When Life Hands You Lemons…

…you make Limoncello!

One of the first trees we planted in our yard when we purchased our house almost 30 years ago was a lemon tree. Although we’ve enjoyed its bounty since then, this was the first year I decided to try my hand at making the sweet, golden elixir called Limoncello.

Just about anything made with lemons gets a “yes, please” from me, but usually they are an ingredient of a savory dish or a dessert. In fact, one of my favorite dinners we’ve made included baked lemon chicken, a green salad with a lemon vinaigrette, and lemon pudding cakes baked in individual ramekins.

YUM!

So, where was I?

Oh, yes, Limoncello.

I have had commercially made Limoncello before, but I never thought to make it myself until a friend gave us a bottle of her home-made brew. Not only was it tasty, but I was excited to learn that it is easy to make. In fact, the hardest part is allowing the lemon peels and vodka enough time to mingle and do their magic before decanting. 

Just four ingredients: lemons, vodka, sugar, and water.
Peel just the yellow part of the lemons.
Soak the lemon peels in vodka… watch it turn a lovely yellow.

If you’ve never tried it, Limoncello is a classic Italian liqueur with a refreshing lemon flavor. It is traditionally served after dinner as it is thought to aid digestion (and, who am I to argue with sound medical advice?). It is typically kept in the freezer and served cold so it’s perfect for summer. It can also be used in dessert recipes, including a delicious-sounding Limoncello and Ricotta Almond Cake (thanks, Widow Badass) I plan to try.    

You can find a lot of recipes for Limoncello online, but they are all pretty much the same: organic lemons, vodka, sugar, and water. Recommended vodka proofs vary (most recipes suggest higher proofs), as does the time to infuse the lemon peels in the vodka (as little as four days to as much as three weeks) before mixing with the syrup. The only recommendation I have after making my first batch is: don’t buy the Costco-sized bottle of vodka (1.75 liters vs. the more normal size of 1 liter). I now have so much limoncello that not only will we be enjoying it all summer, but we’ll giving a few bottles away to friends. Not a bad problem to have.  

Bottles ordered from Amazon… label designed by moi. Cheers!

So, What’s on Your Plate (or, in this case, your glass)? Join Donna and Deb for their monthly blog challenge. Link your own food-related post or just read what others have shared.

What’s On Your Plate? Caramelized Orange Cheesecake

Each year – for maybe five years now – my only non-negotiable birthday demand request I have for my husband is for him to make his Caramelized Orange Cheesecake. I don’t need a card (although always appreciated) and I certainly don’t need presents to open. Just gimme that rich cream cheese and citrus goodness and I will happily turn a year older (not really, but it seems to happen with or without cheesecake so… cheesecake).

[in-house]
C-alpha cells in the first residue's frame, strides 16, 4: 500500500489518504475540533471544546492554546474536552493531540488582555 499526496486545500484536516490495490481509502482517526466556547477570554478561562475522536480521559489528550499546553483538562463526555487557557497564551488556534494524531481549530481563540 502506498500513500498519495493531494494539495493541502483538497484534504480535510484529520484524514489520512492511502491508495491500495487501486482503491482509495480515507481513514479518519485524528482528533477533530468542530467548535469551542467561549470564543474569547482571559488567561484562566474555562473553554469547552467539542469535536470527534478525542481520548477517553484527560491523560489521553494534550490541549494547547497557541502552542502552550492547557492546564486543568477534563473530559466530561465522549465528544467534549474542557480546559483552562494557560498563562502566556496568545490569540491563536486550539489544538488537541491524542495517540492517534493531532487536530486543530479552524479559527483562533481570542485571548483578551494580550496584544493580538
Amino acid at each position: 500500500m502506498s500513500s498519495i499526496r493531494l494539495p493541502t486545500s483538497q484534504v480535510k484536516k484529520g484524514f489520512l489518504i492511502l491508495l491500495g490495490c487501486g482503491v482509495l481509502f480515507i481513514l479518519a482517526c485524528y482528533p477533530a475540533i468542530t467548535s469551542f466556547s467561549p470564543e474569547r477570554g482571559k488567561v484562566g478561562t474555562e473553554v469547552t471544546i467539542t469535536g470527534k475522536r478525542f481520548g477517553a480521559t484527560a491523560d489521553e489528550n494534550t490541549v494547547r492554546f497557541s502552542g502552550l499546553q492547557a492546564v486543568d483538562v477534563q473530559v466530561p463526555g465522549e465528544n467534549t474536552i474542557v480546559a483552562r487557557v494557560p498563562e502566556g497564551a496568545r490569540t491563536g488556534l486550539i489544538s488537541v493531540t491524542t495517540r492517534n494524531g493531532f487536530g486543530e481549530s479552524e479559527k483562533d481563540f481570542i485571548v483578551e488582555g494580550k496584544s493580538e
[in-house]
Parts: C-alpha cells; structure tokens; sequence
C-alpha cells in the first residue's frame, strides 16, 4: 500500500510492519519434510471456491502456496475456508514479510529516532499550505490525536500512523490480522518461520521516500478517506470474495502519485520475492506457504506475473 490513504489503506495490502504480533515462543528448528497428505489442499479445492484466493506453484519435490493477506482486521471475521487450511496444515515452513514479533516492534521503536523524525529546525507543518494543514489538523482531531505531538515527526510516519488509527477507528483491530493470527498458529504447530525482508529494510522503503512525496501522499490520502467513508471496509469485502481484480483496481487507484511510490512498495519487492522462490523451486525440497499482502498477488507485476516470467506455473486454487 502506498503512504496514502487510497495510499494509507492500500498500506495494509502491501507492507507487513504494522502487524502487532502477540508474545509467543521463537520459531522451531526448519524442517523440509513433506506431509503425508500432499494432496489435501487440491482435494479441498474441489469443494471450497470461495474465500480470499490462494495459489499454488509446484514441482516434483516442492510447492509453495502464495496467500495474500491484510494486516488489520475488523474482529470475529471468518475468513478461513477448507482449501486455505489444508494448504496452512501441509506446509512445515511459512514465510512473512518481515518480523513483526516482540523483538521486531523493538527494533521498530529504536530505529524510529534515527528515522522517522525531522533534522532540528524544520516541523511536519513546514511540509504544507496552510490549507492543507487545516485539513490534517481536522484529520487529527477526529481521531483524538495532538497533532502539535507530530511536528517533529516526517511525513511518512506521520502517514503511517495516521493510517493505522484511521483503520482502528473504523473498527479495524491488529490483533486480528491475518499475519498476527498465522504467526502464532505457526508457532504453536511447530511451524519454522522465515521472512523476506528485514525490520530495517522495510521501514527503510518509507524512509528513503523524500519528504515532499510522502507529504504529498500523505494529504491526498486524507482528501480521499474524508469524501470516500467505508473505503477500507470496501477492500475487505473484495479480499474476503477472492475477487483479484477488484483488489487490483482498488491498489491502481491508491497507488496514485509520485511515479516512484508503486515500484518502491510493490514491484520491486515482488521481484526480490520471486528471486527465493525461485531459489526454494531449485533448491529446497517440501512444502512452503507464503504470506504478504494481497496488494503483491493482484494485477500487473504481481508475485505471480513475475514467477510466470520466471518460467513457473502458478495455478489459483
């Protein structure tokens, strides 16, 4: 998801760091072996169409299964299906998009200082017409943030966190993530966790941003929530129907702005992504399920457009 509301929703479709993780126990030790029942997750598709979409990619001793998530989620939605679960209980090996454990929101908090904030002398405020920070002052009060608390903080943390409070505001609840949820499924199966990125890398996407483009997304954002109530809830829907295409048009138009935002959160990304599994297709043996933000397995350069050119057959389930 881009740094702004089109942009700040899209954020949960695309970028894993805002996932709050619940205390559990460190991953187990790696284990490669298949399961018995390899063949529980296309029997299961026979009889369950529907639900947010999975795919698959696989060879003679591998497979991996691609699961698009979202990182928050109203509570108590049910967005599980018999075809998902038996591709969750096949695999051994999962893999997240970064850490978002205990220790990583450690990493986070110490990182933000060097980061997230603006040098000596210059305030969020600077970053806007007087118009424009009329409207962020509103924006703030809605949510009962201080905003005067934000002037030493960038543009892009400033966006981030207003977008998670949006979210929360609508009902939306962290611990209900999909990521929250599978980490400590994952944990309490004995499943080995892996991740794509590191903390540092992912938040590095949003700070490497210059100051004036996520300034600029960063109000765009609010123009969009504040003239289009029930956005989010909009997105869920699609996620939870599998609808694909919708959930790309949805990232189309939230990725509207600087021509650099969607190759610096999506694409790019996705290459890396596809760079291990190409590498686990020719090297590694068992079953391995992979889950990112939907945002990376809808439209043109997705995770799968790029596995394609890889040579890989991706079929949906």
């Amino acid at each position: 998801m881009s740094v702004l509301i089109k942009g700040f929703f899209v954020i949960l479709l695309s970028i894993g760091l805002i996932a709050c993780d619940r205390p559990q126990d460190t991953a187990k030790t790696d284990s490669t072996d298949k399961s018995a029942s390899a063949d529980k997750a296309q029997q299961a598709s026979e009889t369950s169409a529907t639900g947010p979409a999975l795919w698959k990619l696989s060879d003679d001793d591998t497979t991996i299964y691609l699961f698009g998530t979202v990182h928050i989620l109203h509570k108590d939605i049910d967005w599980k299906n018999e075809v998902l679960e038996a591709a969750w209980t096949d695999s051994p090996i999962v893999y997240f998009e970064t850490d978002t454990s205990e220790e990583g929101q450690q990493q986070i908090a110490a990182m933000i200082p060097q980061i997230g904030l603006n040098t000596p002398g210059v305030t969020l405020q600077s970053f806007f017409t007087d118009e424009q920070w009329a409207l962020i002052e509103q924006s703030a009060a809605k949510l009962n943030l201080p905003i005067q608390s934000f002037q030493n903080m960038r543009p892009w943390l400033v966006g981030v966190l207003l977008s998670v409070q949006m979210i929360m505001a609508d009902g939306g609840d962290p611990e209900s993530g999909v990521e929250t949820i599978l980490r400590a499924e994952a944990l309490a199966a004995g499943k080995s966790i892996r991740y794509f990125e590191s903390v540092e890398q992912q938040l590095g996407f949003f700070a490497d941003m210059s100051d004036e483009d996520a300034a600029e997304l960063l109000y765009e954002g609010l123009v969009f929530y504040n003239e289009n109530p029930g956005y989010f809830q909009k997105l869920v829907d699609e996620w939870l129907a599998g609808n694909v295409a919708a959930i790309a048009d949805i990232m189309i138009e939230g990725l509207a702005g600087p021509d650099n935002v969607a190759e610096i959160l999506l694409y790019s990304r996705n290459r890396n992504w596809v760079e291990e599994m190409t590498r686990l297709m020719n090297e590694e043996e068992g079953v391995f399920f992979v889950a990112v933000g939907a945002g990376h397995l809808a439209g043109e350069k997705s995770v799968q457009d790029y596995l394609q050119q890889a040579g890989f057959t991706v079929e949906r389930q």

The cheesecake alone is heaven itself (if heaven includes a splash of Grand Mariner, and why wouldn’t it?) but the pièce de résistance – and what really makes it special – are the rings of thinly-sliced caramelized oranges placed on top. This isn’t a quick, simple cheesecake to make – although it’s also not overly complicated, either – but the results are worth the time and effort… believe me. (Of course, you might point out that it’s easy for me to say that since, as the birthday girl, I’m not putting in either the time or the effort, but that wouldn’t be nice.)

Wednesday, he caramelized, baked, and assembled…

Orange slices are caramelized until candied and translucent.
Springform pan lined with parchment paper.
Cheesecake filling poured on top of graham cracker crust. (Don’t forget to remove the clips before the pan goes in the oven.)
Caramelized orange slices placed on top of baked cheesecake.

Last night, we enjoyed the delicious results.

Isn’t it beautiful? (We love the orange slices so we add a lot of them.)
Fortunately, I remembered to get a picture before devouring my slice.

 

Are you interested in giving the recipe a try (or better yet, convincing someone else to make it for you)? The recipe with step-by-step instructions and notes is too long to include in this post but if you’d like it, contact me and I will be happy to send it to you. It’s worth every calorie… trust me.


So, What’s on your plate? Share your delectable deliciousnesses (or kitchen disasters – we all have been there) via Deb‘s and Donna’s monthly challenge. Just click on the blue Inlinkz button at the end of their posts to add your link and/or to see what others have shared.